Update at 10:40 KST: This article was updated to include comments by the State Department.
The United States’ top diplomat on North Korea will travel to Seoul early next week to continue discussions on the denuclearization process, the U.S. State Department said Thursday.
Special Representative for North Korea Stephen Biegun “will meet with his Republic of Korea counterparts to discuss diplomatic efforts to achieve the final, fully verified denuclearization [FFVD] of North Korea as committed to by Chairman Kim in Singapore,” a statement read.
The trip, lasting from October 29-30, comes as talks between the U.S. and North Korea have slowed again, following what Secretary of State Mike Pompeo called a “productive” meeting with Kim Jong Un in Pyongyang earlier this month.
Biegun traveled with Pompeo for the October 7 talks in the North Korean capital, but the two sides have been unable to set the next meeting in the weeks since.
Pompeo told Voice of America (VOA) in an interview on October 19 he hoped to meet his North Korean counterparts “in the next week and a half or so” – though it now appears this will not be the case.
That statement came amid a trip by Biegun to Moscow, Paris, and Brussels to conduct working-level talks on the denuclearization of North Korea, though it is believed that maintaining sanctions pressure was also a main topic of conversation.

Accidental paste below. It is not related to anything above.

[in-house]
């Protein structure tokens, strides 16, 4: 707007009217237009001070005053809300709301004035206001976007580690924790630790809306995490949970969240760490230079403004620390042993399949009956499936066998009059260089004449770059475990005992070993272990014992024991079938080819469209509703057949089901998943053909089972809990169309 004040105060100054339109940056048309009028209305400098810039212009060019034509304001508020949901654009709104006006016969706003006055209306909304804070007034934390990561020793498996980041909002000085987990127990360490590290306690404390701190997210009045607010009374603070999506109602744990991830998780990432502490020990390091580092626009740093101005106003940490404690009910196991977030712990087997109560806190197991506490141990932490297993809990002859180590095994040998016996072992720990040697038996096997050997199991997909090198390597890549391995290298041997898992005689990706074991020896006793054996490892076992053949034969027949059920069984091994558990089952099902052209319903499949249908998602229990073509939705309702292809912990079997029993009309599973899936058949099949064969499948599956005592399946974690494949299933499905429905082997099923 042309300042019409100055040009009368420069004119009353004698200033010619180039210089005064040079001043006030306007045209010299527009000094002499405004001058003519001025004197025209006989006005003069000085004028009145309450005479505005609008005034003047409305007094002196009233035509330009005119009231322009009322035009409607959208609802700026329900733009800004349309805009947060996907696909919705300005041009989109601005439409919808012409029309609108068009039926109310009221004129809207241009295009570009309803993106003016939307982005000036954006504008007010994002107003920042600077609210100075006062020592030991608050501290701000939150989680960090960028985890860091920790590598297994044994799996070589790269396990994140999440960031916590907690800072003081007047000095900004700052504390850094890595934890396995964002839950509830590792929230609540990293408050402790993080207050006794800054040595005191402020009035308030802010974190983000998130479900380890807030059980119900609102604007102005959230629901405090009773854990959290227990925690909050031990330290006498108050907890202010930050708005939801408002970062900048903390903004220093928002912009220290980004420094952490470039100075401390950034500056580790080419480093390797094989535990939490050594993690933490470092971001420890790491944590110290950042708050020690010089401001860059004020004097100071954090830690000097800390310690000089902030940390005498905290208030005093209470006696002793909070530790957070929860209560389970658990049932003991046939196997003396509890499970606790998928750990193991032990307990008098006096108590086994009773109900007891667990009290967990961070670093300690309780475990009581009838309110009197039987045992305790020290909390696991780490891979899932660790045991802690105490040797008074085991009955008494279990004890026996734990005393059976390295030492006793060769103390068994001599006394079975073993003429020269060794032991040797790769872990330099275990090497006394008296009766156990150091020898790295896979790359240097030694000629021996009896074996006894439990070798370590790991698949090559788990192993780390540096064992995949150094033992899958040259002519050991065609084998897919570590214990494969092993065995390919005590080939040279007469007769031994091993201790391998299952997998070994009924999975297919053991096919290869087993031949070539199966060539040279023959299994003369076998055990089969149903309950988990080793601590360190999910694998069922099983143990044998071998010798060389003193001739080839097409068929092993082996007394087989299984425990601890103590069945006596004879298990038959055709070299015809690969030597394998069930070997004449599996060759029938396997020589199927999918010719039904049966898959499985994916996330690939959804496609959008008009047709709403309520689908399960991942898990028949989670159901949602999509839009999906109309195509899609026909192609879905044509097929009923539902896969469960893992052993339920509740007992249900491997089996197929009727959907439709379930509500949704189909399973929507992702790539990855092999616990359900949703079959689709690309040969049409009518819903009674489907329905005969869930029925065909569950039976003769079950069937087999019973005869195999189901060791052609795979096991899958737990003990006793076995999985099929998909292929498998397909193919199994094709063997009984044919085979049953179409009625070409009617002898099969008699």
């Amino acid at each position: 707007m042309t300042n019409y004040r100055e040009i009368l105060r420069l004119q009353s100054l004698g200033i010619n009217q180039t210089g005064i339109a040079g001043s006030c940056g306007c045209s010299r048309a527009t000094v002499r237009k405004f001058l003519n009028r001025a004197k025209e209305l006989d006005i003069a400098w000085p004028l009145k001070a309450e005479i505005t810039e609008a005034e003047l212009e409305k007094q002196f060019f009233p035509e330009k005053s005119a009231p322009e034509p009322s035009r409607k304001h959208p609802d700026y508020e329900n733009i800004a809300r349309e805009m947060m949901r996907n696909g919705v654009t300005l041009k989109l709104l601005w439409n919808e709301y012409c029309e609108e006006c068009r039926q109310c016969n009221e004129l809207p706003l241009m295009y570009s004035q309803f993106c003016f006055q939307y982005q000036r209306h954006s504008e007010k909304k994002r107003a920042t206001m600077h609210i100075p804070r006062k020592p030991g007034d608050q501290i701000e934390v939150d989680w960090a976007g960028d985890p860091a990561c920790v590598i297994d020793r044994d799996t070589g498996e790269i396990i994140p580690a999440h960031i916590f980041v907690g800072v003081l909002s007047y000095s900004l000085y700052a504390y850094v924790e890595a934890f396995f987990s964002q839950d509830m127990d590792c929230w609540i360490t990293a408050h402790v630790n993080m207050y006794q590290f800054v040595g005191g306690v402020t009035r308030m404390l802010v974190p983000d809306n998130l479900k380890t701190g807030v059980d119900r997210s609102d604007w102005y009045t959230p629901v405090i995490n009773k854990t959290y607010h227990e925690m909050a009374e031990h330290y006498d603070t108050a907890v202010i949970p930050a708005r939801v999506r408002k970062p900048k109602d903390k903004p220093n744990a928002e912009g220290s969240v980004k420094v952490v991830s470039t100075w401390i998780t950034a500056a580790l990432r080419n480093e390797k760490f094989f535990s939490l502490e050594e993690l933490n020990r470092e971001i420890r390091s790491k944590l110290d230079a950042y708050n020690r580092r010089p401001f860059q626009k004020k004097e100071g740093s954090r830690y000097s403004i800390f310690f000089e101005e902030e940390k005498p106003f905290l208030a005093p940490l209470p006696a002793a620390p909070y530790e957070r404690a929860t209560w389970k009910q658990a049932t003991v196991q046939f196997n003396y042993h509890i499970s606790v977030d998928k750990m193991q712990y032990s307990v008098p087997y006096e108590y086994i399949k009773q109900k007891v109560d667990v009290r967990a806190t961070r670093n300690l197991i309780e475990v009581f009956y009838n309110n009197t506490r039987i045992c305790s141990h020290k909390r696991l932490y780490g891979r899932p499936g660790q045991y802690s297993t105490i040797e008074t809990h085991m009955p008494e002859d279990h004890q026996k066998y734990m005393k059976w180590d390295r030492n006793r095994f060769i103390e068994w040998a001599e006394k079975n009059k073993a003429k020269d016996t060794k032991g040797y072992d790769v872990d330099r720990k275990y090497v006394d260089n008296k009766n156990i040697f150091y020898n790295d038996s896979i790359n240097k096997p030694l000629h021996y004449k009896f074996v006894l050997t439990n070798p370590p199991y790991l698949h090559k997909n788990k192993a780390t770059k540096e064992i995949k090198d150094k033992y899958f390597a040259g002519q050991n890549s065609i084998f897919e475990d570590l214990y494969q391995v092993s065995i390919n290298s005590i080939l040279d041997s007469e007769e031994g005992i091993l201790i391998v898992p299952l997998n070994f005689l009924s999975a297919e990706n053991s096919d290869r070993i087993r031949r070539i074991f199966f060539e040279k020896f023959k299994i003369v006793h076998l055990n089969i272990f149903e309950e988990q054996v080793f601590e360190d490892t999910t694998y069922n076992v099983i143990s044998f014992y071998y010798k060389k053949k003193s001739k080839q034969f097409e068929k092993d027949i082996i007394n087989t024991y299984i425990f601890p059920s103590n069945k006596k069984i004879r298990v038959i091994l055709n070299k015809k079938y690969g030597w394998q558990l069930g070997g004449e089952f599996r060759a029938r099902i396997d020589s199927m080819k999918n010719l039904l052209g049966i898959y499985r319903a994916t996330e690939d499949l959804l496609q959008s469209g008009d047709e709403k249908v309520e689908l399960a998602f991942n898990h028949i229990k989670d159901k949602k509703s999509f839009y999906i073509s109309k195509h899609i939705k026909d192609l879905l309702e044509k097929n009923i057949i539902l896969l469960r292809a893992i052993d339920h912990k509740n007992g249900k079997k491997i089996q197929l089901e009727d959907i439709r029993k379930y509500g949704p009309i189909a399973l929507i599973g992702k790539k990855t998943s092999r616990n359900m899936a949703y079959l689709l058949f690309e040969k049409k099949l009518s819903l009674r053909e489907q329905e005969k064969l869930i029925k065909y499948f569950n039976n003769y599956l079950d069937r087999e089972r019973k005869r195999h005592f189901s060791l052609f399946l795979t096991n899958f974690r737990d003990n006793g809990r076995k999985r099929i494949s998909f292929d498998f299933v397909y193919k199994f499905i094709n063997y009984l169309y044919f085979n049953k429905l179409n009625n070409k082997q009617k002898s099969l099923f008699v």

This was made explicit by the State Department’s decision to send a representative to Southeast Asia to press the issue directly following the summit in Pyongyang.
In Singapore, Thailand, and Vietnam, U.S. Assistant Secretary of State for International Security and Nonproliferation Christopher A. Ford emphasized the “need for full implementation” of UN sanctions.
Today’s sanctioning of a Singapore national by the U.S. for money laundering on behalf of North Koreans, too, is just the latest sign of U.S. resolve on the issue.
South Korean President Moon Jae-in was also in Europe last week – however, in contrast with the U.S. State Department’s emphasis on sanctions enforcement, it is believed that Moon was pitching a more flexible “sequencing” process to allies in the region.
Biegun’s trip to meet with his South Korean counterparts may see the two sides seek to mend what has been seen as growing daylight between the two allies over sanctions and plans by the Moon administration to speed up joint projects with the North.
Last month’s Pyongyang Declaration signed by Moon and Kim Jong Un committed the sides to progress on a number of economic projects which may still face hurdles due to sanctions.
These include connecting roads and railways, “normalizing” the now-shuttered Kaesong Industrial Complex and the Mt. Kumgang Tourism Project, a “west coast joint special economic zone, and an east coast joint special tourism zone.”
The State Department on Thursday evening declined to comment further on Biegun’s agenda next week outside of the stated talks on denuclearization, but did say there are “no plans for representative Biegun to meet with his North Korean counterparts” during the trip.
Edited by Oliver Hotham
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Featured Image: 45948-Seoul by xiquinhosilva on 2012-04-09 16:59:59